Last but not least, we must briefly discuss the leptictidians, an enigmatic group of bipedal mammals from the Paleogene. Asher & Seiffert (2010) placed the genus Leptictis from the Late Eocene and Oligocene of North America as sister group to Macroscelidea in their tree of Afrotherian phylogeny and biostratigraphic distribution. This phylogenetic position of leptictids was also supported in the cladograms of Zack et al. (2005a: fig. 3c), Hooker & Russell (2012), and O’Leary et al. (2013). The genus Leptictis and its relatives are generally recognized as a distinct order Leptictida, which even includes the Late Cretaceous genus Gypsnonictops. This would of course be an extremely interesting and very unusual dating for a subgroup of Afrotheria and alleged close relative of living elephant shrews. However, according to other experts (e.g. Wible et al. 2009), including the most recent study (Halliday et al. 2015), the Leptictida instead belong into the paraphyletic stem group of placental mammals, and therefore do not even represent real eutherians. Similarities of leptictids and macroscelideans therefore have to be considered as convergences, as already suggested by Butler (1995). Likewise, Meehan & Martin (2010) noted that “the morphology of leptictidans was highly convergent to that of extant macroscelideans, due to similar ecological specialisations to insectivory, digging, and saltatory locomotion” (Halliday et al. 2015).
An Apparently Simple Question
As you likely have realized by now, it can get pretty complicated to answer the apparently simple question of what the earliest fossil record of a certain group is, or even to find a consensus about what the group is. Anyway, from the above we can at least conclude that the oldest fossil record of unequivocal Macroscelidea is about 55.8-40 mya and that of the more doubtful alleged stem group about 66-56 mya. While there are some aberrant rodent-like and hyrax-like fossil elephant shrews, we do not find any fossil evidence for a gradual building of the distinct macroscelidean body plan during the Paleogene and Neogene periods (formerly called Tertiary). Likewise their theoretically predicted stem group in the Upper Cretaceous is totally missing in the fossil record, since Leptictida turned out to be stem eutherians. Just as all the other placental mammal orders, elephant shrews appeared abruptly on the scene, unless “hyopsodontids” like Louisinidae should indeed turn out to be stem group macroscelideans, which is still far from certain (see above). But even then, there would remain a large morphological gap between the condylarth-like stem taxa and unequivocal macroscelideans.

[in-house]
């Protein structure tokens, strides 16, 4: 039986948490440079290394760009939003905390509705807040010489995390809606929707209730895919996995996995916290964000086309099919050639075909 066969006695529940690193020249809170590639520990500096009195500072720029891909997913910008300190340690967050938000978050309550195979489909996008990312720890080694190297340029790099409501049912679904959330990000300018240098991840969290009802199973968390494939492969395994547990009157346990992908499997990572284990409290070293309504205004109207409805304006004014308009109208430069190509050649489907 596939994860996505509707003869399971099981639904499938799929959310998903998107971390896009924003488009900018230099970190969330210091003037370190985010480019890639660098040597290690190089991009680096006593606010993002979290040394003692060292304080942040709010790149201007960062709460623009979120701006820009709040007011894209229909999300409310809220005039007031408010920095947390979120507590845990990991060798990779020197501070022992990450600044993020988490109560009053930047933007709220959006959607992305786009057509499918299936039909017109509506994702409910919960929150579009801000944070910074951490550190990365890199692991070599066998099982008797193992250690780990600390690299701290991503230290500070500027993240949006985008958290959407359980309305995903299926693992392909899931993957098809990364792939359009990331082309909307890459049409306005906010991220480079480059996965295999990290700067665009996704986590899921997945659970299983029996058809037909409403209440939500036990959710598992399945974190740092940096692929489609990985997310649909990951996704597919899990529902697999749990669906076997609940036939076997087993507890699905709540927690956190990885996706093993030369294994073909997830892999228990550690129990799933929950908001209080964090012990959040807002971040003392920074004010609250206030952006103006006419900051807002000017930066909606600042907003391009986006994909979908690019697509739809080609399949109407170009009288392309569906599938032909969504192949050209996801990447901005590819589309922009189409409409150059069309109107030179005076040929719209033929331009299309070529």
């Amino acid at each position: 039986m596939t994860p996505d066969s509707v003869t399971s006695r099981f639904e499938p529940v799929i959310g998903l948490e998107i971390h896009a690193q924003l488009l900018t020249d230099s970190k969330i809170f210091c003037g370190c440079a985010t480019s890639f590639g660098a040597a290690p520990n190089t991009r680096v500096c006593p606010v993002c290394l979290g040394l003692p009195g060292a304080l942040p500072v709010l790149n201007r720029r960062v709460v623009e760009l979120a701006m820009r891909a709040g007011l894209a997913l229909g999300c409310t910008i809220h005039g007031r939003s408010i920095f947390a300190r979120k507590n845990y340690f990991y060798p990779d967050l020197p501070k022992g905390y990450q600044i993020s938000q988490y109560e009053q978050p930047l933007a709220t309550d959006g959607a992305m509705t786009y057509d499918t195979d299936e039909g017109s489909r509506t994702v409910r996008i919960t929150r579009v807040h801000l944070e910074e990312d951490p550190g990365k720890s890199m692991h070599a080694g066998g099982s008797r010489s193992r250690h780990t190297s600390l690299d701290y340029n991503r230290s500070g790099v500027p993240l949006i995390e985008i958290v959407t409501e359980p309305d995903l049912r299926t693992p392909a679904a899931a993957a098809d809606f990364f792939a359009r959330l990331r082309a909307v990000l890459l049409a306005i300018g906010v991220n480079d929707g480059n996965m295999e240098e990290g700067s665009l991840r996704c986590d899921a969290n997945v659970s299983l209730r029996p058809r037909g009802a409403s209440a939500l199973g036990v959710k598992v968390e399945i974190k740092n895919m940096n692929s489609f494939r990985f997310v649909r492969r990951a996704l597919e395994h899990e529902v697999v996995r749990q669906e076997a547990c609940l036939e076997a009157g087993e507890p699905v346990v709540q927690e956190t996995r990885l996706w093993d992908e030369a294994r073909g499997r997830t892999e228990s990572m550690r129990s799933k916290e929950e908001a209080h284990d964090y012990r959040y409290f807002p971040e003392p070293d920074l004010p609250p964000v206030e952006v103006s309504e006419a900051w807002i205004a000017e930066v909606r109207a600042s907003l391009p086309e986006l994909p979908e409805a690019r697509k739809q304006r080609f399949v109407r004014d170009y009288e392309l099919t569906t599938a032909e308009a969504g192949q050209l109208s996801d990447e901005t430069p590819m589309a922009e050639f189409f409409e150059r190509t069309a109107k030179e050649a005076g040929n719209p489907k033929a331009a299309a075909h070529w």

Just like its internal classification, the systematic affinities of the order Macroscelidea used to be a big mess, with very different candidates discussed as putative closest relatives, such as Archonta (treeshrews, colugos, and primates), Glires (rabbits, hares, and rodents), Eulipotyphla (insectivores), Tubulidentata (aardvarks), and Afrosoricida, as well as extinct Condylarthra (Patterson 1965, Simons et al. 1991, Butler 1995, Tabuce et al. 2001, Asher & Seiffert 2010, Naish 2013, Stevens et al. 2021). Rathbun (2005) therefore noted that “few mammals have had a more colourful history of misunderstood ancestry than the elephant-shrews.” Only after the advent of phylogenomics have they been recognized as members of the Afrotheria clade (Nishihara et al. 2005, Seiffert 2003, 2007, Asher & Seiffert 2010). Next Fossil Friday we will look into another member of the Afrotheria, i.e., the order Afrosoricida that includes golden moles, otter shrews, and the iconic tenrecs of Madagascar. Stay tuned for more evidence on abrupt appearances in the mammalian fossil record.